• Does this specific state charge filing fees for claims? (need to make payment arrangements, such as sending OI to RO to file claim with court – if claim cannot be filed with administrator)

  • What is the time period to file a timely POC? (need to know this time period in order for the Service’s claim to be considered for payment)

  • What is the proper venue for filing the POC, with the court or with the estate administrator?

  • Does the state require POCs to be notarized or is a seal (Seal of Office of the Internal Revenue Service and Certification to the Authenticity of Official Documents) adequate to certify taxes due?

  • Does state law prohibit fiduciary from paying claims not presented for payment?

  • What is the time period for the estate administrator to consider creditor claims and/or reject claims? (this provides an indication of when the employee should follow up on the filed POC)

  • What is the time period to appeal a rejected claim? (this is critical to know so that an appeal can be submitted or pull the case into federal district court – depending on the reason for denial)

  • What is the period to object to a motion to disburse estate funds? (need to know time period in which the employee must review the distribution list and decide it is satisfactory or take action to disagree)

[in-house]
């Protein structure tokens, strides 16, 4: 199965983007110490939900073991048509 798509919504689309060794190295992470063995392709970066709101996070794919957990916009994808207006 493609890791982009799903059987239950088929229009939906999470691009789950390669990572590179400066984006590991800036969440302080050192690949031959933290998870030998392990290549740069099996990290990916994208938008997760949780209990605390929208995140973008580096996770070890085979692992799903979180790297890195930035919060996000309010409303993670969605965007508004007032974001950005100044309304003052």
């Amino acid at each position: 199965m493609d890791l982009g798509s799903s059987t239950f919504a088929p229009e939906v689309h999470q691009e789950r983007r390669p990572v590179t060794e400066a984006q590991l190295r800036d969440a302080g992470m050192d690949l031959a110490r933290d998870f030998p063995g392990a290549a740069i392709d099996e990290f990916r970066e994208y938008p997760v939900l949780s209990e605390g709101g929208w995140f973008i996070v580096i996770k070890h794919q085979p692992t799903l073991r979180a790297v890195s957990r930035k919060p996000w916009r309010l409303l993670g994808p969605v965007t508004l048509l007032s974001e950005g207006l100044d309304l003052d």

• Are there state law provisions that dictate thresholds for reasonable expenses, family allowances, homestead allowances, funeral expenses etc.? (need this information to determine if only reasonable expenses have been paid and if the distribution amount to the IRS is correct or in consideration of lien discharges

  • Is the estate liable for funeral expenses if the decedent had a funeral or burial policy or contract to pay costs associated with final disposition? (this is necessary to determine disallowance of funeral expense)

  • Is there a provision for necessity of administration if the estate assets are less than the specific stated value? (this will assist with decision making regarding filing of a POC)

  • Are there guidelines on priority of payment for insolvent estates? (necessary to determine if our interest is considered appropriately)

  • Does the liability of the estate administrator terminate with the final settlement of the estate or remains until the administrator has any duties to perform as in their capacity as representative? (When does fiduciary liability expire? Impacts assertion of 3713 fiduciary liability)

  • Is a final order issued by a probate court appealable to the court of appeals? If so within what time period?

  • Does the filing of a proof of claim toll or extend the CSED for this specific state?